We were twelve. He was born on the same day as me, at the same hospital, delivered by the same doctor. When we finally met, I was the anxious new girl in his eighth grade homeroom.
He was shorter than me, a lot shorter, like all the boys back then, and neither one of us was cool. Apparently I was a little less cool than him, because we’d been meeting at a neighborhood park for a while, and he wanted to keep it a secret.
We were at a school dance, and it was the last song — a saxophone-laden ballad by George Michael. We’d been hugging at the end of every slow song, so I was confused when he pushed me back a little and then leaned toward me.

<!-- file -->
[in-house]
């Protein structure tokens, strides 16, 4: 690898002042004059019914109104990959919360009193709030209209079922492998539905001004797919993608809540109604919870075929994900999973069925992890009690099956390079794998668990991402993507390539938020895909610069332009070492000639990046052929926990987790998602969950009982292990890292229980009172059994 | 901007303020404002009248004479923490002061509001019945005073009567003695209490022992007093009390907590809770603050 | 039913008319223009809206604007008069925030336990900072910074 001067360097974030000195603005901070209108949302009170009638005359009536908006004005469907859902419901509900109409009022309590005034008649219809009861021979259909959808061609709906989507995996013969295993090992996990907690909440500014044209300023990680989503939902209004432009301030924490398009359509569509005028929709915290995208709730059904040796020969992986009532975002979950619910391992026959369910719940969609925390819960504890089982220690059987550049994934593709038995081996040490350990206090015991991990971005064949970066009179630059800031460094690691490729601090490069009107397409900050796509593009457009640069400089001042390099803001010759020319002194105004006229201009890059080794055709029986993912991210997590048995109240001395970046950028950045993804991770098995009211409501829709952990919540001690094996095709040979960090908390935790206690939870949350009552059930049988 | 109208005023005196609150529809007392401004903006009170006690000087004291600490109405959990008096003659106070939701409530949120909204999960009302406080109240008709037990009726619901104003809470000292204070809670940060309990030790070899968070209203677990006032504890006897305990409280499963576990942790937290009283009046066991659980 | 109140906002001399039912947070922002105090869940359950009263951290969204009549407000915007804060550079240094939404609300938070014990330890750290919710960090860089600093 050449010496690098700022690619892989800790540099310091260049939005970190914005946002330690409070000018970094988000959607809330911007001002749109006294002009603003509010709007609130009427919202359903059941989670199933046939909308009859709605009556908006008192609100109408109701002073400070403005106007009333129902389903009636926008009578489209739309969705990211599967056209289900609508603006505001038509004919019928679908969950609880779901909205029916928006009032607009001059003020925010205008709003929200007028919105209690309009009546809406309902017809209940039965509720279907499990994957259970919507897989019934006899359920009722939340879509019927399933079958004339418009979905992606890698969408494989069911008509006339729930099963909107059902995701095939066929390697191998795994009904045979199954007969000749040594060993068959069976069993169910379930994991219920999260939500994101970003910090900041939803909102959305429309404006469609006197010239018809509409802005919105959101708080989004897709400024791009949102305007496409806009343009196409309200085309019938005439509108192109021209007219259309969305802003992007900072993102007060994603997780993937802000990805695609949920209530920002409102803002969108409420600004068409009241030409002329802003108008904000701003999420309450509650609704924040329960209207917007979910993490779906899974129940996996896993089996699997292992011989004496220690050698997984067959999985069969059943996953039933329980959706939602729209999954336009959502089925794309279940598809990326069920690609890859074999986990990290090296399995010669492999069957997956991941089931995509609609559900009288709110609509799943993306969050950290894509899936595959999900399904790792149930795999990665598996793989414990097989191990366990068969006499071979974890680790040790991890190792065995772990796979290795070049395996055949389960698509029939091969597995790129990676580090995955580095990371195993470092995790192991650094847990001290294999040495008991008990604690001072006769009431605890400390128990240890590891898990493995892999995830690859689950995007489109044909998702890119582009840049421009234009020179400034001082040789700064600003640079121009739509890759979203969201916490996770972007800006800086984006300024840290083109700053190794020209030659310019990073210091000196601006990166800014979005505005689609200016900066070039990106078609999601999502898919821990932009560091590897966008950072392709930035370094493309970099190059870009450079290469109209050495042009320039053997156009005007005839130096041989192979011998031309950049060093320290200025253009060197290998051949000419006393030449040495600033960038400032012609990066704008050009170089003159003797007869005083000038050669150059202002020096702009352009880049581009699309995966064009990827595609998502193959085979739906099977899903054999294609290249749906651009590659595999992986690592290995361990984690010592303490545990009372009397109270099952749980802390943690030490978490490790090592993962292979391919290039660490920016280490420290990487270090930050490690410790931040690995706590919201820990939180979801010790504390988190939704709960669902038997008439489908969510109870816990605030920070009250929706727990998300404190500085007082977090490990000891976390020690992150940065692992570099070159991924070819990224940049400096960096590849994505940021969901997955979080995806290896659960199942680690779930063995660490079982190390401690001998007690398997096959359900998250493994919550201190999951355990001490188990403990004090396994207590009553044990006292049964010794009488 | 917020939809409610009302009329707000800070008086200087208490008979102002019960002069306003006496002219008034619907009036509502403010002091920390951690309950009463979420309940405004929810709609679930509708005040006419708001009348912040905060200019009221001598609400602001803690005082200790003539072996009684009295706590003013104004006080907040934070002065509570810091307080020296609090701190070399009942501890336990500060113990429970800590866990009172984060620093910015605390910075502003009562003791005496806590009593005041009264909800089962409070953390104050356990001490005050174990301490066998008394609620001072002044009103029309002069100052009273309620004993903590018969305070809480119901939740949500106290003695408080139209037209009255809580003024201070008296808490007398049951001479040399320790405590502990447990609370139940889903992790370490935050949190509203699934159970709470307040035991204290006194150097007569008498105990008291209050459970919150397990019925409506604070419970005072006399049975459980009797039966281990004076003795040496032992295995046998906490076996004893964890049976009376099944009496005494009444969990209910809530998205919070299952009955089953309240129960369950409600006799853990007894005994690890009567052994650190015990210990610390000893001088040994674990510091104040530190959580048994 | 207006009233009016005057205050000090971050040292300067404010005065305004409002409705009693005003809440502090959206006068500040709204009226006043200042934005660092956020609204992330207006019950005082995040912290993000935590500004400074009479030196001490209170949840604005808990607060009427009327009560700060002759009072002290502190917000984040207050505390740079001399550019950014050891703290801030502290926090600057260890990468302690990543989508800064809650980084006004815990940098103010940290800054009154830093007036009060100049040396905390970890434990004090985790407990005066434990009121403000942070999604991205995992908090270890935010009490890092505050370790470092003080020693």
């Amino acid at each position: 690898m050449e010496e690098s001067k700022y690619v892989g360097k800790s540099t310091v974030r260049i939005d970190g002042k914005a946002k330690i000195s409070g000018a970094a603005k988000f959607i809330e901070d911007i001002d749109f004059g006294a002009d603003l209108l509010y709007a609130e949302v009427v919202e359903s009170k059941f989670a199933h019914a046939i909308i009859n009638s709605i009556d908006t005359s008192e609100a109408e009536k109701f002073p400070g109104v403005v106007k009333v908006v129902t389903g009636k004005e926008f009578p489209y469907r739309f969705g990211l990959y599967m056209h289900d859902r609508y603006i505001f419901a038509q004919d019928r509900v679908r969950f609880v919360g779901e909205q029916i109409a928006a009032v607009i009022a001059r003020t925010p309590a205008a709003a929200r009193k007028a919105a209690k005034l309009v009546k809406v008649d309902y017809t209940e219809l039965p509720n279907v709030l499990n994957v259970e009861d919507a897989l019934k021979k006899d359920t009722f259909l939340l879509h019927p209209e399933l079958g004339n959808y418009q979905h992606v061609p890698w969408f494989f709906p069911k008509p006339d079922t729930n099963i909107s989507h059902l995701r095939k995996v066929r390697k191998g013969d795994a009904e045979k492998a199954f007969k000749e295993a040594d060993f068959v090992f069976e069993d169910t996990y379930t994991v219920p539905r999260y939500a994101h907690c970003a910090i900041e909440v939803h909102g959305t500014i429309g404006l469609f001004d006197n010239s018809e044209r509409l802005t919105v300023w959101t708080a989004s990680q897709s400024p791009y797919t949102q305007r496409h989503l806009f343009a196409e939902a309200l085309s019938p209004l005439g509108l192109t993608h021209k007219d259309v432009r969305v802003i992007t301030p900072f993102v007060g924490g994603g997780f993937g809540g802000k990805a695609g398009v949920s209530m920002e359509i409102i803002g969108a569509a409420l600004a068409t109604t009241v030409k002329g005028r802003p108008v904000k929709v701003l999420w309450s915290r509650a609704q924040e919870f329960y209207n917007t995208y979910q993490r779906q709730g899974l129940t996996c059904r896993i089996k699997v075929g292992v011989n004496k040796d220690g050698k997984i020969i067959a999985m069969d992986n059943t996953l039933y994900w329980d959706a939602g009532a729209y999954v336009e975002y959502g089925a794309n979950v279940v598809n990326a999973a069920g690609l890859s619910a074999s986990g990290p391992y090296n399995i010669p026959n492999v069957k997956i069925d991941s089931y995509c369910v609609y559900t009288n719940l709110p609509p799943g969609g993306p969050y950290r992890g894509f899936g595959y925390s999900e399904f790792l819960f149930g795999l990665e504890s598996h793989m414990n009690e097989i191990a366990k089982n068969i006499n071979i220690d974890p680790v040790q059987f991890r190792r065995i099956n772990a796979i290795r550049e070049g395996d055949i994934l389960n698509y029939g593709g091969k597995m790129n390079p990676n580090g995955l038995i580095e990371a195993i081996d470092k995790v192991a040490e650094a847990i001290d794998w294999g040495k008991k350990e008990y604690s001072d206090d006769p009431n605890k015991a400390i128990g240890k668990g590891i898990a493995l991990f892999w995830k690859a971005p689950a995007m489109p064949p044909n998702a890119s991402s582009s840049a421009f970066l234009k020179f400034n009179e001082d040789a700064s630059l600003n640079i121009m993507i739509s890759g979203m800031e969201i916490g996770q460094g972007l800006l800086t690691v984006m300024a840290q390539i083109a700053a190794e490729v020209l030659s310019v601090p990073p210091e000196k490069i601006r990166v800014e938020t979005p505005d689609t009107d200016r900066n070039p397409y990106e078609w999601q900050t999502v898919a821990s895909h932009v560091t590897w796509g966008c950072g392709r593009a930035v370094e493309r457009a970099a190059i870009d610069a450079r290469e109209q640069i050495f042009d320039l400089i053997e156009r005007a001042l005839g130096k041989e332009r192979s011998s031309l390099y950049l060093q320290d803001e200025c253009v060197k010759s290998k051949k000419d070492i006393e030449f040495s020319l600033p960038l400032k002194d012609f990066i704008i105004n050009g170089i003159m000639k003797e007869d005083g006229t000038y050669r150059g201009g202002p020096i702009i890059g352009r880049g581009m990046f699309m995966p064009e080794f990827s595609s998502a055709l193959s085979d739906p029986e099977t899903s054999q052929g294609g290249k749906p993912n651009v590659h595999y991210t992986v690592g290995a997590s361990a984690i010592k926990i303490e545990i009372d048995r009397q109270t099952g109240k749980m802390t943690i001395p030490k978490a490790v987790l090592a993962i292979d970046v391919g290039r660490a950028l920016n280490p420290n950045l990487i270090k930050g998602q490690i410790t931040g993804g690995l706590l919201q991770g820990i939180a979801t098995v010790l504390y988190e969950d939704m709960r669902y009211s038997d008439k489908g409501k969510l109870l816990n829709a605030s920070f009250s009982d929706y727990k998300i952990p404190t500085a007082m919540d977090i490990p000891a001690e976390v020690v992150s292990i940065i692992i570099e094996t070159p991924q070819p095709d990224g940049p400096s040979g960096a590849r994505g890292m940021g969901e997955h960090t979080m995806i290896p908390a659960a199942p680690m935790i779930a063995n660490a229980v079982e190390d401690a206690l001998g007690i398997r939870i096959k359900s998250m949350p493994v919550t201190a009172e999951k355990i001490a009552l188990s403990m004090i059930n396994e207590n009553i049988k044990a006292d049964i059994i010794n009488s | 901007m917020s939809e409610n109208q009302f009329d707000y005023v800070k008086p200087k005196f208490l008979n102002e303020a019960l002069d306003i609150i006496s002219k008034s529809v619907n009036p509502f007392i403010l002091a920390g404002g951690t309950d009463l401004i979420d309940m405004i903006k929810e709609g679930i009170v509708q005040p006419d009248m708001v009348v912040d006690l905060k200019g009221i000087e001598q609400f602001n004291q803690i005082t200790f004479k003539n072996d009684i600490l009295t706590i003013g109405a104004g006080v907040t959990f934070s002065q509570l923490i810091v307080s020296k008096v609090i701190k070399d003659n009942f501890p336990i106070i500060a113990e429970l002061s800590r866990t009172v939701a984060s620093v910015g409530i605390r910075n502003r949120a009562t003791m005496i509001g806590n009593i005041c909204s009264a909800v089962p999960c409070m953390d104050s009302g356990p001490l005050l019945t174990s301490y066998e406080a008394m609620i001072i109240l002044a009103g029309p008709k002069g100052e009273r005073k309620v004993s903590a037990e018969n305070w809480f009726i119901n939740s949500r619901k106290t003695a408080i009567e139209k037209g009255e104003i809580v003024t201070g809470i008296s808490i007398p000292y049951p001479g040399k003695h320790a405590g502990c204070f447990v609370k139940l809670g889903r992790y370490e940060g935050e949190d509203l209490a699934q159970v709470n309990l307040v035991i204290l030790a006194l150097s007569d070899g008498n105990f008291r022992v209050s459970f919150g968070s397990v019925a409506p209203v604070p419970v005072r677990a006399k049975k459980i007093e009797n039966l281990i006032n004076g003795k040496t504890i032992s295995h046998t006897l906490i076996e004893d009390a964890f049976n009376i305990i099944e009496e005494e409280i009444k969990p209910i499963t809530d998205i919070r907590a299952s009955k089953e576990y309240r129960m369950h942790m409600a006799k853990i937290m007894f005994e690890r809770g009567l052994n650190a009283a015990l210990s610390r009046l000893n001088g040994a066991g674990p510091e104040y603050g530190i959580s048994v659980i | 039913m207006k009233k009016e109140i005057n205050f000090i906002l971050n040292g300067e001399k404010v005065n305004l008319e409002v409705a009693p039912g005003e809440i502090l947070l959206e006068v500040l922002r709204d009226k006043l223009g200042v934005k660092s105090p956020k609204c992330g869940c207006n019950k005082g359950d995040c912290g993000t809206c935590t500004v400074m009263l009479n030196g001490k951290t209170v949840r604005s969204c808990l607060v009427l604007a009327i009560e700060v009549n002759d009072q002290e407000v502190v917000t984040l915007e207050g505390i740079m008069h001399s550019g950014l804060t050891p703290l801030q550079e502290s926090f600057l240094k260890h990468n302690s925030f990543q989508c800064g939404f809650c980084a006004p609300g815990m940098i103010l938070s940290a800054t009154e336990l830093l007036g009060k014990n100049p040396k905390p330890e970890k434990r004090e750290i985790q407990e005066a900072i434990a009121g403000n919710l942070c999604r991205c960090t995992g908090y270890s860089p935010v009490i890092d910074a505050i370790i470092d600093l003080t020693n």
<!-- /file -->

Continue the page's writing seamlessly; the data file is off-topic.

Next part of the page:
His kiss landed on my cheek, on the soft skin just below my eye and above my cheekbone. He barely touched me, and half my face lit up.
Walking out to the car where my mom was waiting, I could feel that spot glowing. Mom took me to the McDonald’s drive-thru for soft-serve butterscotch sundaes with crushed peanuts on top. I was uncharacteristically silent, every bit of me distilled into that one point where his lips had brushed me. Lovely.